If your friend wants to lie down, make sure he or she is lying on his side or stomach. If someone vomits while on his or her back, it can cause choking and death. It’s important for a responsible (preferably sober) person to stay awake and watch the individual for several hours, making sure he doesn’t roll on his back and occasionally checking that the person is conscious. Someone who is unconscious will not respond to gentle shaking or being spoken to, and may have shallow, slow breathing.

If there are signs that someone is having trouble breathing, is severely ill, has mixed alcohol with other drugs (including prescriptions), or is unconscious, call for an ambulance as quickly as possible. Alcohol poisoning is a real possibility and time is of the essence. If you are unsure, always err on the side of caution. Many university campuses have their own emergency medical services that you can call, but otherwise, call 9-1-1.

Remember, it is dangerous to leave drunk friends to fend for themselves or ignore warning signs. Even if you’re afraid of getting into trouble, your safety (and that of your friends) should be the first priority.

One key strategy for safety is to make sure there’s at least one person in your group who is completely sober who can make decisions in case someone gets dangerously drunk. Drinking impairs judgment, and so if you have been drinking too, alcohol might cloud your ability to make the right call.

If you have a friend who is repeatedly drinking to the point of being unable to care for him or herself, perhaps it’s time for a new approach. Do you like spending weekends cleaning up vomit, trying to stop bad behavior, and worrying for others’ safety? You may want to bring it up with your friend, privately at a time when he or she is sober. Tell your friend how you feel about this behavior. Convey concern, but try not to preach. Offer your support, and encourage the friend to get help.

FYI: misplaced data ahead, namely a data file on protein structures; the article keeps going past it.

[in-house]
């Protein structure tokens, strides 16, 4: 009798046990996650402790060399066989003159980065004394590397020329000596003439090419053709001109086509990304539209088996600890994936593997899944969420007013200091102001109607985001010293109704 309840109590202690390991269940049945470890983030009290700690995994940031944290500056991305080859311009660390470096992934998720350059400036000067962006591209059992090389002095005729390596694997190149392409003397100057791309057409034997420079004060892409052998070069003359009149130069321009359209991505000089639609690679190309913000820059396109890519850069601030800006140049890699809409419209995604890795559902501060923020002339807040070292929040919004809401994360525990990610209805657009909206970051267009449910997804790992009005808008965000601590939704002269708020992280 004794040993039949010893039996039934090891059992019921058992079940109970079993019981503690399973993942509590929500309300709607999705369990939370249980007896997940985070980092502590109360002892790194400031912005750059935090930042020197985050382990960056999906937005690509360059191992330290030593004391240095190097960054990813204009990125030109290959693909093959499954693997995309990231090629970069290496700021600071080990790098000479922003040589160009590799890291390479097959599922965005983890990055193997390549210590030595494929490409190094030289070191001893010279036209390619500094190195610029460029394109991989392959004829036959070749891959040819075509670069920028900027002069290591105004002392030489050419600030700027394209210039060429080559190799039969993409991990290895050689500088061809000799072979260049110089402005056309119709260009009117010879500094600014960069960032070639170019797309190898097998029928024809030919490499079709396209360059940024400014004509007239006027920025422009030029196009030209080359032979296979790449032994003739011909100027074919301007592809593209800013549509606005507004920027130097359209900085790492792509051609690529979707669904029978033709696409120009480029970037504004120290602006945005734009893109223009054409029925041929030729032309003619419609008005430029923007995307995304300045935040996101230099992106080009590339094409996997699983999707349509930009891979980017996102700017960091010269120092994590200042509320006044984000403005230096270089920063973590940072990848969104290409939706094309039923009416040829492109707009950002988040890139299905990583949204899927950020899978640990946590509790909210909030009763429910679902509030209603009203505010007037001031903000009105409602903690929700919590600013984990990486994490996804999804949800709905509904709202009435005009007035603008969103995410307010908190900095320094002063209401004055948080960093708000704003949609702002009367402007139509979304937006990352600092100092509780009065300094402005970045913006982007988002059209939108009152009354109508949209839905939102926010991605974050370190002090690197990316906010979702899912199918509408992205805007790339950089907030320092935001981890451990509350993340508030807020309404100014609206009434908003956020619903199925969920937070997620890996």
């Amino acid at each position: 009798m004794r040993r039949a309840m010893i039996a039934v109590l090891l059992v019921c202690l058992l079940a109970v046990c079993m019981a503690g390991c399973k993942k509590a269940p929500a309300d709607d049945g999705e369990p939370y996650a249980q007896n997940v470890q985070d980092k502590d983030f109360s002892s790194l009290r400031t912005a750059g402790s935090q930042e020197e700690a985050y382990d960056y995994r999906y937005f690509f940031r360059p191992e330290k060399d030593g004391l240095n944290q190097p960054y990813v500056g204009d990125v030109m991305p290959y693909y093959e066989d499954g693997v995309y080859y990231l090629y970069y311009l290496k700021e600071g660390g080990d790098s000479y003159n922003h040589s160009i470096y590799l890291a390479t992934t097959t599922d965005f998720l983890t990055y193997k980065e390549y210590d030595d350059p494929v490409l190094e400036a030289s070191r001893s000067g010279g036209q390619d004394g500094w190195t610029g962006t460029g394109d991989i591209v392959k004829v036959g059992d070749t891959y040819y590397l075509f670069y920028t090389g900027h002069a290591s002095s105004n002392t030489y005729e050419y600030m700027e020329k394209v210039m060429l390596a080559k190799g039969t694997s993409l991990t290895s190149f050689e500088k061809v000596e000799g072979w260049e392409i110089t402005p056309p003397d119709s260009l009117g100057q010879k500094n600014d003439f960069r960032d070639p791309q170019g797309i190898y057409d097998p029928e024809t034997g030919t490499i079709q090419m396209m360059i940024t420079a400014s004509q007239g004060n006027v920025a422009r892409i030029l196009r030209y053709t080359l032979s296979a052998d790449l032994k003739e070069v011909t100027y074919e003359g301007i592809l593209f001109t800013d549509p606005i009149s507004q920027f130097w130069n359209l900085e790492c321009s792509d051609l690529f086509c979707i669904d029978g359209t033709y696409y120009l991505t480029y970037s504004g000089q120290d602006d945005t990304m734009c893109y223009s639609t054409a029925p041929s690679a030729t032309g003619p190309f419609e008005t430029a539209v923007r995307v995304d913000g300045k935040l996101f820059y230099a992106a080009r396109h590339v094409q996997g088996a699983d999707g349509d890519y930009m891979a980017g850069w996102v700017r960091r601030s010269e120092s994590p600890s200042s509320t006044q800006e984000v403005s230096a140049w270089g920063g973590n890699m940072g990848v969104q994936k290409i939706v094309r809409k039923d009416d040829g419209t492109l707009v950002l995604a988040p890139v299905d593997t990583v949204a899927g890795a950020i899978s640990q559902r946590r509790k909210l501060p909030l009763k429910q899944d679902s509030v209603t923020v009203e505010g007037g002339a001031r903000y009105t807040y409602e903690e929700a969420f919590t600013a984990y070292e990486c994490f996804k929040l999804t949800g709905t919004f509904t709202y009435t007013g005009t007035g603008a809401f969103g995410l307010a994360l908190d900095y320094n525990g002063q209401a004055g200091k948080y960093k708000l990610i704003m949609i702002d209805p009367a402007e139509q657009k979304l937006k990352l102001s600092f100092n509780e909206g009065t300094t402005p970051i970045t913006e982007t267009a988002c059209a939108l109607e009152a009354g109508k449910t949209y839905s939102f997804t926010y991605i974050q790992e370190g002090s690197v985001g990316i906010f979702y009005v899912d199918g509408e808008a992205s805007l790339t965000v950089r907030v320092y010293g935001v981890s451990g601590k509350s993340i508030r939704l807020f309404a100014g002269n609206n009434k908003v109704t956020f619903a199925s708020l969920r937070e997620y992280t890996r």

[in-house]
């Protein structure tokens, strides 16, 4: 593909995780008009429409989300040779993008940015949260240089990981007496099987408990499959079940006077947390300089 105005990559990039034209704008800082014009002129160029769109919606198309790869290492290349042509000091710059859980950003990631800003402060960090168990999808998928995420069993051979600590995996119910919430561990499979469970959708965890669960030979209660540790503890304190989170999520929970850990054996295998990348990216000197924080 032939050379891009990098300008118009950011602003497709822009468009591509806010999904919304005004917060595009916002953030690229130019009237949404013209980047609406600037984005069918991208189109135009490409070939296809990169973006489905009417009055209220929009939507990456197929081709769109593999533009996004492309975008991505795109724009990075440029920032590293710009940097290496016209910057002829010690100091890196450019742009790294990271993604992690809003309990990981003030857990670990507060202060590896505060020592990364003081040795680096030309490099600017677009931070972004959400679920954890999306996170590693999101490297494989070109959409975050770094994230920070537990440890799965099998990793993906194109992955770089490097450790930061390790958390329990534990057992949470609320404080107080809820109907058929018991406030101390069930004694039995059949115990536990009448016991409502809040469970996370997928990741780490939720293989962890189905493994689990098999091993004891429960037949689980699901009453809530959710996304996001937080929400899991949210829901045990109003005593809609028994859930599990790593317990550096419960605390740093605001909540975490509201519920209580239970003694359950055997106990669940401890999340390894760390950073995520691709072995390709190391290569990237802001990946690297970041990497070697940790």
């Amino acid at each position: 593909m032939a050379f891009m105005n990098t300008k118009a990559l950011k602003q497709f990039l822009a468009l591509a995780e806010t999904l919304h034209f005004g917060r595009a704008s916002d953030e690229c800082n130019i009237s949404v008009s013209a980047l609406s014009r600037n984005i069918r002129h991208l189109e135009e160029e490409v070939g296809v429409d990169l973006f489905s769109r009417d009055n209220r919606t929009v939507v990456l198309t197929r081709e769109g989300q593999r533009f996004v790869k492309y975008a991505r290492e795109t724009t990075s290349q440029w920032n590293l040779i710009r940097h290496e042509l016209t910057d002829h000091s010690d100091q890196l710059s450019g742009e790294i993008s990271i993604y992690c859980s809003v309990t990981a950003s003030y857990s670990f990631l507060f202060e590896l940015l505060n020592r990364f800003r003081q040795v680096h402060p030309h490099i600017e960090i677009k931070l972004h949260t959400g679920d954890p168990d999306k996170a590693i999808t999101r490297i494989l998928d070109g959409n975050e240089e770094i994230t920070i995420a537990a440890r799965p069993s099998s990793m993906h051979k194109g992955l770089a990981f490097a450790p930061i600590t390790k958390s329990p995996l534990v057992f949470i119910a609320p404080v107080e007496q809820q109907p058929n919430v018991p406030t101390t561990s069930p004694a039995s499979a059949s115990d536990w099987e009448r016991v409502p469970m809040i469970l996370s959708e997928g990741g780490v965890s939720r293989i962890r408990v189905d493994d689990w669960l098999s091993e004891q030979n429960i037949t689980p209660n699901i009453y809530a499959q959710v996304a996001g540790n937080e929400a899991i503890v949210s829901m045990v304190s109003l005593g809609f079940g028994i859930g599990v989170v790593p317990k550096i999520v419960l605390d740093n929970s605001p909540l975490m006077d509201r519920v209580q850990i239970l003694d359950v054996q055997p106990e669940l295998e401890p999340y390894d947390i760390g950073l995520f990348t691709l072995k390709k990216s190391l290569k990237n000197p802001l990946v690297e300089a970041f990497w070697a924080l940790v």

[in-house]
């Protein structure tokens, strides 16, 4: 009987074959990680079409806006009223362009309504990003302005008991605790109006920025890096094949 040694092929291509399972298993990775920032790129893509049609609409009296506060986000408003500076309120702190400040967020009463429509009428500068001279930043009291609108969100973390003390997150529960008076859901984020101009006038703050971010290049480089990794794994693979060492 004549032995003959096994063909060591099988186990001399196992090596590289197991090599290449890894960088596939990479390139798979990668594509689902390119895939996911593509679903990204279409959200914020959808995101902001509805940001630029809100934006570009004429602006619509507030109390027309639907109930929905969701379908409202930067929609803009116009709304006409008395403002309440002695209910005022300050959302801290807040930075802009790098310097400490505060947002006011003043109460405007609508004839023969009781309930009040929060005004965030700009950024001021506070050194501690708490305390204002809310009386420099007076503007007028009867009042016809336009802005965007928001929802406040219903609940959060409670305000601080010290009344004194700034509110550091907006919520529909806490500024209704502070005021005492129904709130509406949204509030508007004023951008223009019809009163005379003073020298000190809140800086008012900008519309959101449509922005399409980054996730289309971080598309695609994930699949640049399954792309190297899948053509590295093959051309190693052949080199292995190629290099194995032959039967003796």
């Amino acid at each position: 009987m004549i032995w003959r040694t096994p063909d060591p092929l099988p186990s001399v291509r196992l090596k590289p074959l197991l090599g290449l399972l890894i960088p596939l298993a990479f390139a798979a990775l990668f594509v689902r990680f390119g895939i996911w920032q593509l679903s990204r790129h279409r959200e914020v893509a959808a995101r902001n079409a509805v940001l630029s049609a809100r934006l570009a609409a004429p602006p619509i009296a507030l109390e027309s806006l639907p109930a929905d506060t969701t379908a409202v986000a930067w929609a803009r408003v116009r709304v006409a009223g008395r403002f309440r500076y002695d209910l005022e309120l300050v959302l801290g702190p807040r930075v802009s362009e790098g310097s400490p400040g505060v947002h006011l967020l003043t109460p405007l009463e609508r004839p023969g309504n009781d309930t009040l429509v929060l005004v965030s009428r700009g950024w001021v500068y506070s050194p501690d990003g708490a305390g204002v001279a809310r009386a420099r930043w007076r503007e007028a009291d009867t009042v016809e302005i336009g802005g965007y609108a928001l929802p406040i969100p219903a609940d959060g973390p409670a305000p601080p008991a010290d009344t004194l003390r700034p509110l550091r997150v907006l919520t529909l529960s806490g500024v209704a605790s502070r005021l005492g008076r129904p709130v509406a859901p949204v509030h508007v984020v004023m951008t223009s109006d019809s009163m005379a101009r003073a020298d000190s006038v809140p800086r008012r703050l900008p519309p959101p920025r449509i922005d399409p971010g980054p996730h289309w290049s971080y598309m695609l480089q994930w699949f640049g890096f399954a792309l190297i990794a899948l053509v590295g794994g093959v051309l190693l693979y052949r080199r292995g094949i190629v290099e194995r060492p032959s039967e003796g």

For more tips on talking with a friend about his or her drinking, click here.

For general information about alcohol, click here.

FAQ: How did AIDS really start?

Scientists still are not exactly sure how AIDS began to infect humans.  Most researchers say that HIV, the virus that causes AIDS, is related to a similar immunodeficiency virus found in monkeys.  There are many different theories about how the virus might have transferred from monkeys to humans (if you're interested in specifics of the origins of HIV, read here).

The first recognized cases of AIDS were diagnosed in the early 1980s among gay men in New York and California and later in injection drug users.  By 1983, infections were reported in American women and children.  It wasn't until the next year that scientists discovered that HIV causes AIDS.  By 1990, about 8 million people were infected.

In the last two decades, scientists have discovered that different drugs can slow down the progression of the disease.  These drugs can be very expensive and patients in poor areas of the world often do not have access to them, but they enable some HIV positive people to live longer today than ever before.  The United Nations estimated that there were 33.3 million people are infected worldwide in 2009.